IS BIGGER BETTER?
Groupon and Living Social are the two big players, but there are literally hundreds of daily deal sites out there.
Working with one of these could be a better strategy for you to start with. There are sites that are locally based, only serving a specific area. There are sites that focus on a specific niche, like kids activities, food deals, or travel.
Just as there are pros and cons in working with a big daily deal site, there are pros and cons of going with one of these smaller daily deal sites.
A smaller daily deal site can give you more of your targeted demographic. The smaller sites have a harder time finding companies to run deals, so they tend to be more friendly and flexible to work with, and you may get more attention, as well. The other thing is, they’re great ways for you to run your first campaigns through them, because you can test out what it’s like to run a daily deal and you generally have less downside if you made mistakes with your design because they’re not going to reach as many users.
On the flip side, there are cons of running through the smaller sites.
Obviously you have a smaller user base, so there’s less reach and exposure for your company. These companies tend to be more lean as well, some of them are very small teams that are basically running a website. You’re going to get less dedicated support.
Because they reach a smaller audience, you’re going to sell fewer deals than with a larger site. Sometimes, you can run deals through these sites and not sell anything. This means you’ve wasted time and effort putting together a deal, and there’s not enough purchases for you to really learn anything from. There’s that risk there.
Although there are many daily deal sites, they really fall into just a few categories. The big two generally fit into the broad category. They run all kinds of deals. They sell products. They sell services, and they run it across geographies. They’re basically running deals across the whole gamut of deals that could be run.
Then there’s category-specific deal sites. Here’s an example, TeeFury is a site that only runs daily deals on t-shirts, t-shirt designs, and shirts for sale. There are daily deal sites that only focus on products for kids, or products for women, or products for outdoors, outdoor adventurist people. Sometimes, depending on what kind of business you have and who you’re trying to target, it may be a good idea to look for some category-specific deal sites.
There are some sites that run the deals in a different way where it’s not time limited, but it’s more quantity limited. They say, “Well, we have a 100 of these, or 200 of these things, these widgets, and we’ll sell it until it’s gone.” There are also the true one-day-only types of deals, so every day these types of sites post either one or a few deals that only last for 24 hours. It’s limited for just those 24 hours. Every day at the same time … could be 12 p.m., could be 4 p.m., whenever they specify, they release the new deal and the previous deals end.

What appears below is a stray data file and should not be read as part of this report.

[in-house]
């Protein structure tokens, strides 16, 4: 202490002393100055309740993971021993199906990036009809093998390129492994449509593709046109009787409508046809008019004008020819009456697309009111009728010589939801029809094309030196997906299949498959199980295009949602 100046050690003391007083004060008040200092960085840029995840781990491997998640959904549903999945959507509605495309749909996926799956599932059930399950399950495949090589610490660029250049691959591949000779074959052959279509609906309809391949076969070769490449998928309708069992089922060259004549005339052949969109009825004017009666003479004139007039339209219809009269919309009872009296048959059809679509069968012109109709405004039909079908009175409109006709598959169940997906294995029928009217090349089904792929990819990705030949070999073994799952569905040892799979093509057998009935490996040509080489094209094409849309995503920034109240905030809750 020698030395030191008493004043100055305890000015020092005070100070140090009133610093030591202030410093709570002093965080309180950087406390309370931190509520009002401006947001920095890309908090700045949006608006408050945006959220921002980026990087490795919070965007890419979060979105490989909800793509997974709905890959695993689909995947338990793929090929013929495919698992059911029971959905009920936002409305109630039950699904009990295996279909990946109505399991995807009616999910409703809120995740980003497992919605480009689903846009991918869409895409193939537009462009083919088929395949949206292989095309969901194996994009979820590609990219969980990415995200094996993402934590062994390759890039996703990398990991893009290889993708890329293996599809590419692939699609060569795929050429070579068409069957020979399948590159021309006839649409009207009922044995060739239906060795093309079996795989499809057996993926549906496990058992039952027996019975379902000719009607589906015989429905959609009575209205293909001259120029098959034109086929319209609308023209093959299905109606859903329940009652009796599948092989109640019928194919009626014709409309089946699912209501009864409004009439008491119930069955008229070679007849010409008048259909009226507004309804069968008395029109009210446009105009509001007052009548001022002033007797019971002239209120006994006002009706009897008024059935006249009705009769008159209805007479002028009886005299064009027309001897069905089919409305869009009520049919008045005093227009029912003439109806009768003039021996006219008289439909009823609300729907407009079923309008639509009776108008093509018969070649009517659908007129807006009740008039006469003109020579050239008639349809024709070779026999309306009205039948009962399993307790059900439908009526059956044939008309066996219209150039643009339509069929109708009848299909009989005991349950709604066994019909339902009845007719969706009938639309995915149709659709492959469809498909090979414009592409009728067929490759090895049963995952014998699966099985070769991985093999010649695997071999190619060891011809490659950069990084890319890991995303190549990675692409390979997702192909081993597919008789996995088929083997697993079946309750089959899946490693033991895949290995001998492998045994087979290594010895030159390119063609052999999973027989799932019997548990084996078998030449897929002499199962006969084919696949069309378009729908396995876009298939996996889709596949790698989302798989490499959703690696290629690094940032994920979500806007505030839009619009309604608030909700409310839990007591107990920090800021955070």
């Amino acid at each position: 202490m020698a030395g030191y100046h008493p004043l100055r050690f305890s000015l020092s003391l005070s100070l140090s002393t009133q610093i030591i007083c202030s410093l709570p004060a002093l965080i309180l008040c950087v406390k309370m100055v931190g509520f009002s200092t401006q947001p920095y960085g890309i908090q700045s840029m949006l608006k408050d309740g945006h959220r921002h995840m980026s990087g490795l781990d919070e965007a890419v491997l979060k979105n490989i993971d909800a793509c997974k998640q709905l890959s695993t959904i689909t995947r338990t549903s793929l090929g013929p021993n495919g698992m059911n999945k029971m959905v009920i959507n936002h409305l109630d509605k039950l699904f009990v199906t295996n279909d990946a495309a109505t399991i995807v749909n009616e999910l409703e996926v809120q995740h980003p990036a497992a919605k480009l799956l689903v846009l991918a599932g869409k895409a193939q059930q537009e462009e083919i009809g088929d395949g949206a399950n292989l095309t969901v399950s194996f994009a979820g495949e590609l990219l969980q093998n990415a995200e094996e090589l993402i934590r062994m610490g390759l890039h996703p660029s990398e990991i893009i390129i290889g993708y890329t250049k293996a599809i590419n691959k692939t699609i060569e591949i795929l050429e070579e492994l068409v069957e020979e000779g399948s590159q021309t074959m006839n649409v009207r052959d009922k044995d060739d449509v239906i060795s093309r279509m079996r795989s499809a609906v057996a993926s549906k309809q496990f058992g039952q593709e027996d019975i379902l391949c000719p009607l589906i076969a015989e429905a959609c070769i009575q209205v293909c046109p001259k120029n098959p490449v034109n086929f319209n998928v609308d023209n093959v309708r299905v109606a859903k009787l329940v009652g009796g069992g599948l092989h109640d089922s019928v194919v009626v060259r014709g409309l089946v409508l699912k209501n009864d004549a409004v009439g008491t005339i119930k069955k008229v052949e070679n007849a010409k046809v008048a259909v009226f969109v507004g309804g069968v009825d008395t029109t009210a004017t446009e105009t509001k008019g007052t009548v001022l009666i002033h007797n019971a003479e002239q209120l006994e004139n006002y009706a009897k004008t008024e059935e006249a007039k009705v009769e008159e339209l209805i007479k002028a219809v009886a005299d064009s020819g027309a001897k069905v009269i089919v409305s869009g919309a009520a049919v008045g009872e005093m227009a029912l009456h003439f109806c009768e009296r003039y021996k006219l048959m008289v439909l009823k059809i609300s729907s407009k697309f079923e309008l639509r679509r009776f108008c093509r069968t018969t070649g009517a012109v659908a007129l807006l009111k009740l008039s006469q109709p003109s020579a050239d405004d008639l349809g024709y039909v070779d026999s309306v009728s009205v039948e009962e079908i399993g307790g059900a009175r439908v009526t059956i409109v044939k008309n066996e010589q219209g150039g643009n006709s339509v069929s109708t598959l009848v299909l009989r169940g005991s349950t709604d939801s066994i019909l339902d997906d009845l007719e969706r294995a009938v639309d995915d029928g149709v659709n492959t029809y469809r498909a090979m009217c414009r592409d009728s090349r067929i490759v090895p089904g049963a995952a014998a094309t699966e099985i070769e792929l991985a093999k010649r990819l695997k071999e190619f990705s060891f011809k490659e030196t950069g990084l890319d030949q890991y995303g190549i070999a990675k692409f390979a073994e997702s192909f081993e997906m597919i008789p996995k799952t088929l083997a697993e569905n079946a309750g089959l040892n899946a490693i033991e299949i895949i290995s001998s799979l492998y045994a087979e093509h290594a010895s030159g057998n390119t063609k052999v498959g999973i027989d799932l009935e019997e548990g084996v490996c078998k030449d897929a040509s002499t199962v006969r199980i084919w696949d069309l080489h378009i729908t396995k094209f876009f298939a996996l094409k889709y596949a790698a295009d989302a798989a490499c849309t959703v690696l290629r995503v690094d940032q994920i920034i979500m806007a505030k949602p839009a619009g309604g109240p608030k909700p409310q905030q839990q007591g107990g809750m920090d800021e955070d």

There are also deal sites that are local-only. There are some deal sites that only offer deals within a certain city. They’re usually very small teams, however they understand their city, their market really well, and they can just provide the best deals within that city.
Now, how should you go about thinking about doing your research for which daily deal sites may be best for your small business? First, sign up for the broad ones, Groupon and Living Social, so you get a sense of what are the deals that they’re running in your city. It will also give you the opportunity to see the type of businesses that are similar, or competitive with your business and your product/service.
Next, sign up for other daily deal sites that are specific to your city. You may have to Google around, Google “Daily deals San Diego,” “Deals in San Diego,” and get past the big two and see what other sites pop up that are running deals in your city. These are going to be the candidates for you to consider reaching out to.
The next step is you need to track the performance. For each of the sites you find that seem to have potential, track at least three to five deals on those sites. Write down the discount, the retail price, and then the discount percentage, how many they sold, or how long it lasts, and note any kind of restrictions, because these are going to serve as a baseline for what you can expect to need to provide in terms of your campaign, should you approach those sites.
Next, based on the performance, prioritize how well you think it fits for your business. Once you prioritize that, then you can start to approach and pitch these sites and try to get some deals done.